The combined bio-climate model was run with the values for background load and sunny day percentages from Tables 7 and 8. Based on an initial status quo of use distribution and factors of influence, such as soil sealing, extent of greening, etc., a case example is used to demonstrate how possible land use changes, which are to be expected over such a long observation period, could become a factor of additional impact.
Map 04.12.1 Annual Mean Number of Thermal Load Days for the 1971 – 2000 Period, for Berlin and the Surrounding Area /
Map 04.12.4 Total of Thermal Load Days for the 1971 – 2000 Period, for Berlin and the Surrounding Area
Using the real use data of the project area (see Statistical Base), the distribution of the Perceived Temperature as it would typically develop on the afternoon of a low-wind cloudless summer day was first calculated (Fig. 8).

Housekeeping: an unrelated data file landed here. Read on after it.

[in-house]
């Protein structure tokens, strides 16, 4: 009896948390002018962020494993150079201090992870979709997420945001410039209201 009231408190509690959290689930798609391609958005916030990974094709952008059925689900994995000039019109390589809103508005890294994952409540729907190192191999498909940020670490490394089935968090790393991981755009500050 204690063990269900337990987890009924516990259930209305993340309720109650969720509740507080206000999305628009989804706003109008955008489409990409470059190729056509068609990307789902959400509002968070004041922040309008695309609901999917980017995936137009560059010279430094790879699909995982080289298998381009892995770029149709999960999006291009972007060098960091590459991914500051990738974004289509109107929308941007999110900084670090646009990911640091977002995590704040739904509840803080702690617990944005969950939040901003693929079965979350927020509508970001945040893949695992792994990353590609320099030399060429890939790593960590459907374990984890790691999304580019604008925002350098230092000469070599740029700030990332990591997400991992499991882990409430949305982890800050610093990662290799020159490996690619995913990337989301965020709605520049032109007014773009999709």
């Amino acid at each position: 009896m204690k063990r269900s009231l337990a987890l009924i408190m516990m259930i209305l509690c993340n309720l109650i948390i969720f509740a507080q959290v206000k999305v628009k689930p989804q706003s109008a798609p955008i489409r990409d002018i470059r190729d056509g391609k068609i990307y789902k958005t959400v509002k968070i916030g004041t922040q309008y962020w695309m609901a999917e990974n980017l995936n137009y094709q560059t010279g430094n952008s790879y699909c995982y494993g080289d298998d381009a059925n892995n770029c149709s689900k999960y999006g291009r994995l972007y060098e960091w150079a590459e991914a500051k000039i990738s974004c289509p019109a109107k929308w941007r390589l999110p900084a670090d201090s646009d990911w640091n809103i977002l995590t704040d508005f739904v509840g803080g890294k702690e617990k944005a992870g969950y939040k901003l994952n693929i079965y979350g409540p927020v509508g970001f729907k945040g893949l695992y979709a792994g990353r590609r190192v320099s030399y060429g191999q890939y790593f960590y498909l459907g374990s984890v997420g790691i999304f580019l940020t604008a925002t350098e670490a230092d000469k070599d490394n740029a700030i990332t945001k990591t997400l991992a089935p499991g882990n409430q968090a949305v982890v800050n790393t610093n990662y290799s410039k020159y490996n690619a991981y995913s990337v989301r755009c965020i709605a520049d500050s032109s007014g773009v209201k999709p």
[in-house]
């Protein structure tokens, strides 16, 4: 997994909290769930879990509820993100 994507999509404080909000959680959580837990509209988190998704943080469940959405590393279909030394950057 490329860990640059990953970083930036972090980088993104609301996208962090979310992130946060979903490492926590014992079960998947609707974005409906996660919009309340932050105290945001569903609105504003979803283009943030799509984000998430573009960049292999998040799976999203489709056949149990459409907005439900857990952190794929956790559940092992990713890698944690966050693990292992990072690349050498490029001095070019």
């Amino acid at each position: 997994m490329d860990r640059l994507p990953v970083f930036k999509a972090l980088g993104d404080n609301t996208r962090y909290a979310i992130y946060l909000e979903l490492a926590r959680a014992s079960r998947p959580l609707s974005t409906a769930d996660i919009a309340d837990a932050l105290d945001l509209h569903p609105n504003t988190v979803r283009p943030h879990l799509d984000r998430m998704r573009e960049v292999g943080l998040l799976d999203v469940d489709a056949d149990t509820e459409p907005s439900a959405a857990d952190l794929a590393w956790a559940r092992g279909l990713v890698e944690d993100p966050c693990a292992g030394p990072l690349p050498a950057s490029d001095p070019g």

The differences between the various uses and urban structures are clearly apparent. The increase in thermal load towards the densely built-up inner city is notable. The Großer Tiergarten, a central park area, stands out strikingly in the urban centre, however. There, a Perceived Temperature of approx. 5°C lower than in the inner city breaks up the structure of the thermal load. Often, in summer, the adjacent built-up area may already suffer under thermal load, but it is still possible to escape to cooler surroundings here. Other large open areas such as Britzer Garten, Südgelände or Treptower Park also fulfil comparable functions. On the other hand, the open space of the former inner-city airport at Tempelhof shows increased temperature values, due to lacking shade from trees and unhindered sunshine onto the meadow areas during the whole day; moreover, compared with normal parks, the area has a much reduced degree of cooling through evaporation.